From a technology development standpoint, Mike Lawson likens today’s wave energy industry to the wind industry in the 1970s or ’80s. There are tens—maybe hundreds—of concepts for wave energy converters (WEC) in various stages of development, but no single solution has been established as commercially viable yet.
Fortunately, coming of age in today’s renewable energy market has many benefits. Modern computer models and advanced engineering techniques are allowing WEC technologies to progress rapidly. Furthermore, anyone can be an innovative force in this emerging industry.
To support the growth of reliable and cost-effective technologies, the U.S. Department of Energy is funding the National Renewable Energy Laboratory (NREL) and Sandia National Laboratories (SNL) to produce a publicly available and open-source WEC simulation (WEC-Sim) capability. This tool will allow for the analysis and optimization of proof-of-concept and prototype WEC devices. Figure 1 shows the structure of the WEC-Sim code and Figure 2 presents an example of an oscillating-surge WEC device modeled with the WEC-Sim framework.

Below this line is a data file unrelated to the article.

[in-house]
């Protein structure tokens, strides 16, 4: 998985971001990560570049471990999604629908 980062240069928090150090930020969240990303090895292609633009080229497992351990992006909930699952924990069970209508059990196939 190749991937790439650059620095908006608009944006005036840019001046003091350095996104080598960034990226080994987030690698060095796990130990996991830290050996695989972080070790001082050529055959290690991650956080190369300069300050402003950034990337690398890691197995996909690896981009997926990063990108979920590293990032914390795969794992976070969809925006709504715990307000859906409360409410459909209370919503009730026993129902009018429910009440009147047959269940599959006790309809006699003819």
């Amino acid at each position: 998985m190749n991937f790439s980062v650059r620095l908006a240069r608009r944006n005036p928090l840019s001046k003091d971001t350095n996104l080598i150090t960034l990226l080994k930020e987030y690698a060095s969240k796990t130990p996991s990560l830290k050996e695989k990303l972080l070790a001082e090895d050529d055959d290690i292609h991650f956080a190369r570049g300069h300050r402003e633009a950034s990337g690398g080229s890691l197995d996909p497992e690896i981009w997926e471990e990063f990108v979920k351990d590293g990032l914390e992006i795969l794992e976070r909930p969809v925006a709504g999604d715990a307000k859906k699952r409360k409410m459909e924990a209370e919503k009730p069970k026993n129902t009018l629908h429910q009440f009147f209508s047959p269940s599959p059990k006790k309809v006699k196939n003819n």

Although several commercial tools are capable of modelling WEC performance, these simulation programs can cost as much as $40,000 per year and are not easily customizable because the source code is proprietary.
NREL and SNL aim to provide open-source code that can run on a standard personal computer for the marine and hydrokinetic community. This tool would allow device manufacturers, project developers, government agencies, educational institutions, and nongovernment organizations to model the performance of promising new WEC ideas. “The modeling needs are rapidly evolving because so many new ideas are coming into development,” says Lawson. “The main benefit of the WEC-Sim program is that it can be modified to meet the needs of new devices.”
Now about 1 year into the 3-year effort, the NREL and Sandia team have an alpha version of the code that they are working with internally. They are verifying its functionality by modeling three devices that span the current design space of WEC solutions under development by industry. In addition to a floating two-body heaving point absorber and a surge-pitch device, the team will also run simulations with another device to be determined.
A beta version of the code will be released this coming June on the NREL, Sandia, OpenEI, and GitHub websites. At a time when the identity of the wave energy industry is coming into focus, WEC-Sim promises to help establish a level playing field among potential players.
“The industry has not converged on a leading WEC solution in this space yet,” says Michael. “It’s a different game. It is really an exciting time.”
For more information on: NREL